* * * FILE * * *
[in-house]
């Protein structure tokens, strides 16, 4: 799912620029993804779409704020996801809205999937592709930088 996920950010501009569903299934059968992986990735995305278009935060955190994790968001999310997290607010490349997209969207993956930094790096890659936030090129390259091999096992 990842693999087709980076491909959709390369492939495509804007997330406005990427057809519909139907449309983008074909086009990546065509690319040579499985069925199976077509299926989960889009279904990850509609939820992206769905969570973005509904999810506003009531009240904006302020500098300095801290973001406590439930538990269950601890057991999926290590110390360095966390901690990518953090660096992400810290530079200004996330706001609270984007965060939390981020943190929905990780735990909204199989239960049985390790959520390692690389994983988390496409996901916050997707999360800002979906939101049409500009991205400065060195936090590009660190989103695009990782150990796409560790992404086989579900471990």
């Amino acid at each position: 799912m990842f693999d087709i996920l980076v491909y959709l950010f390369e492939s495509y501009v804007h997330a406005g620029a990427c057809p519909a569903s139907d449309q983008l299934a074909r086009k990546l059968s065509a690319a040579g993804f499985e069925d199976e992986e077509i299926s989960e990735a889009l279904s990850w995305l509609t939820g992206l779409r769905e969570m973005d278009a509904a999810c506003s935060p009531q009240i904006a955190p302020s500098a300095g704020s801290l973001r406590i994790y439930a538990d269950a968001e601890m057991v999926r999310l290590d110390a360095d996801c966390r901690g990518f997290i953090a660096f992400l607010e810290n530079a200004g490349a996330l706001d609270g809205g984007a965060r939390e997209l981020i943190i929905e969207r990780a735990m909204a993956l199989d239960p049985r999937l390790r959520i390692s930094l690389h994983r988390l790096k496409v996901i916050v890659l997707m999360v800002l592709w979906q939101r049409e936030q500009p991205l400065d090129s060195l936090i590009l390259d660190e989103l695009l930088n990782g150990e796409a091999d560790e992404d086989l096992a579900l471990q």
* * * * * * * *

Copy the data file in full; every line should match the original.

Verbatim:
[in-house]
């Protein structure tokens, strides 16, 4: 799912620029993804779409704020996801809205999937592709930088 996920950010501009569903299934059968992986990735995305278009935060955190994790968001999310997290607010490349997209969207993956930094790096890659936030090129390259091999096992 990842693999087709980076491909959709390369492939495509804007997330406005990427057809519909139907449309983008074909086009990546065509690319040579499985069925199976077509299926989960889009279904990850509609939820992206769905969570973005509904999810506003009531009240904006302020500098300095801290973001406590439930538990269950601890057991999926290590110390360095966390901690990518953090660096992400810290530079200004996330706001609270984007965060939390981020943190929905990780735990909204199989239960049985390790959520390692690389994983988390496409996901916050997707999360800002979906939101049409500009991205400065060195936090590009660190989103695009990782150990796409560790992404086989579900471990």
């Amino acid at each position: 799912m990842f693999d087709i996920l980076v491909y959709l950010f390369e492939s495509y501009v804007h997330a406005g620029a990427c057809p519909a569903s139907d449309q983008l299934a074909r086009k990546l059968s065509a690319a040579g993804f499985e069925d199976e992986e077509i299926s989960e990735a889009l279904s990850w995305l509609t939820g992206l779409r769905e969570m973005d278009a509904a999810c506003s935060p009531q009240i904006a955190p302020s500098a300095g704020s801290l973001r406590i994790y439930a538990d269950a968001e601890m057991v999926r999310l290590d110390a360095d996801c966390r901690g990518f997290i953090a660096f992400l607010e810290n530079a200004g490349a996330l706001d609270g809205g984007a965060r939390e997209l981020i943190i929905e969207r990780a735990m909204a993956l199989d239960p049985r999937l390790r959520i390692s930094l690389h994983r988390l790096k496409v996901i916050v890659l997707m999360v800002l592709w979906q939101r049409e936030q500009p991205l400065d090129s060195l936090i590009l390259d660190e989103l695009l930088n990782g150990e796409a091999d560790e992404d086989l096992a579900l471990q």